It is steeped in black humour, blood and sauciness, and never takes itself too seriously. It does touch upon grave themes such as dictatorship, genocide, personal freedom and organ harvesting, but these are normally glossed over or milked for their comedic and excitement value rather than as topics for considered debate. Blake’s 7 is the place to turn to if you want slightly more earnest drama (at least during the pilot).

I had already lost count of the number of limbs and heads lopped off by the end of the first season, sometimes in quite graphic detail. At least one episode features female nudity, and not only are some of the costumes highly revealing, but also the ship itself is quite phallic internally and externally. For example, the on-board shower and food dispensers look like dangling penises!

For reasons I will not divulge here, the ship is home to a large number of living, disembodied brains. As the story progresses, more and more of these brains are mushed, eaten, burnt, or otherwise destroyed in delightfully icky ways. Not one for the overly squeamish, then.

As you would expect by now, sophistication is not high on the agenda, and in many ways the series resembles a more extreme version of classic Doctor Who. A typical episode goes something like this: The Lexx arrives at a new planet, the characters get separated and stumble into perilous situations, somehow managing despite their best efforts to survive (more often than not thanks to Kai saving the day).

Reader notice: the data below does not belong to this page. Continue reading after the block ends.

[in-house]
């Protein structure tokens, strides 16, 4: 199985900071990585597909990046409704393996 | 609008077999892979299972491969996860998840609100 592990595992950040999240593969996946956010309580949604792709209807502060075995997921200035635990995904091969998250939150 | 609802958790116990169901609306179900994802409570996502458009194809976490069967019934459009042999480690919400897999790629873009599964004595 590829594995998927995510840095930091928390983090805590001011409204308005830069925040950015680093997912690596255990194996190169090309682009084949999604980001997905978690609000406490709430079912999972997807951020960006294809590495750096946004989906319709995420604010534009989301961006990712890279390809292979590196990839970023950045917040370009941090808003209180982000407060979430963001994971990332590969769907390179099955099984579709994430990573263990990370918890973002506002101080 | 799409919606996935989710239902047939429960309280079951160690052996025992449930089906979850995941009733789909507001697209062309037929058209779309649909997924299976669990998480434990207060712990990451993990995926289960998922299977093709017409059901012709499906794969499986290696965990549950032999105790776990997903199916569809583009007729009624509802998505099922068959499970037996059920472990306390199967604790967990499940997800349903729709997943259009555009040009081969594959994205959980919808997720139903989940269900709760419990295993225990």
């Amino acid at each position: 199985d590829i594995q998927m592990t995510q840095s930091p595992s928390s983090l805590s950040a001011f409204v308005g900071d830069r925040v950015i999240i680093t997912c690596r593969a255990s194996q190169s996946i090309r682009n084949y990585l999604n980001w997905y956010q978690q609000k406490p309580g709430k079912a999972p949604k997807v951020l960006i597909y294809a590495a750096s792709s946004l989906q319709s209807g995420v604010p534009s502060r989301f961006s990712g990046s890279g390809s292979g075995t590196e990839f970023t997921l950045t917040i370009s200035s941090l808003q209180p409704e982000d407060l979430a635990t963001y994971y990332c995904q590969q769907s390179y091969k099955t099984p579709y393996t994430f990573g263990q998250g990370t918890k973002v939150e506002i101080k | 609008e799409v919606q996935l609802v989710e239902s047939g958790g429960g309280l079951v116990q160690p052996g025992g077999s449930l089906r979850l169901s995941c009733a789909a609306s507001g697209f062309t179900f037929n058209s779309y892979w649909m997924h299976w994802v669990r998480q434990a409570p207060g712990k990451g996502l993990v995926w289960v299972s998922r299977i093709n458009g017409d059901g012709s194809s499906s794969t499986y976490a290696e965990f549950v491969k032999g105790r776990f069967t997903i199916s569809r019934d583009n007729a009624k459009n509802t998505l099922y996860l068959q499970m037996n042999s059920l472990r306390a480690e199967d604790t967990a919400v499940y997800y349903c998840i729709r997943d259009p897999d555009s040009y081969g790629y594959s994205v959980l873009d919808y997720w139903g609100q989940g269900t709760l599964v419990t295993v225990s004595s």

It is a simple format dressed in gaudy visuals and populated by deranged characters. Entertaining the audience is the primary concern, and in this regard Lexx succeeds. You might find that it is an acquired taste, though.

From a visual perspective, the series is hugely ambitious, and time and budgetary constraints are presumably responsible for the wild variations in quality. The production uses a blend of real and virtual sets, scale model-work and heaps of CGI. Sometimes it looks fantastic, other times it looks cheap and crude, especially when the actors are poorly overlaid onto CGI backgrounds.

Most of the time, the fevered imagination of the series helps to overcome any such misgivings. The CGI is very reminiscent of Babylon 5 in terms of style.

Guest stars include “The Rocky Horror Picture Show” legends Tim Curry and Barry Bostwick, as well as Rutger Hauer and Malcolm McDowell. They all seem to be having a ball playing wildly camp and unhinged baddies, gleefully embracing the galactic pantomime that is Lexx.

The box set includes a number of special features, including making-of featurettes, cast and crew interviews, on-set footage, a message from series creator Paul Donovan and a stills gallery.

The “Lexx: Complete Collection” 19-disc DVD box set is out now, courtesy of Mediumrare. The package has a total running time of 2992 minutes approx (or 50 hours), carries a ‘15’ certificate and retails for £59.99, or less from www.culttvstore.com

Last modified on Thursday, 10 May 2012 16:37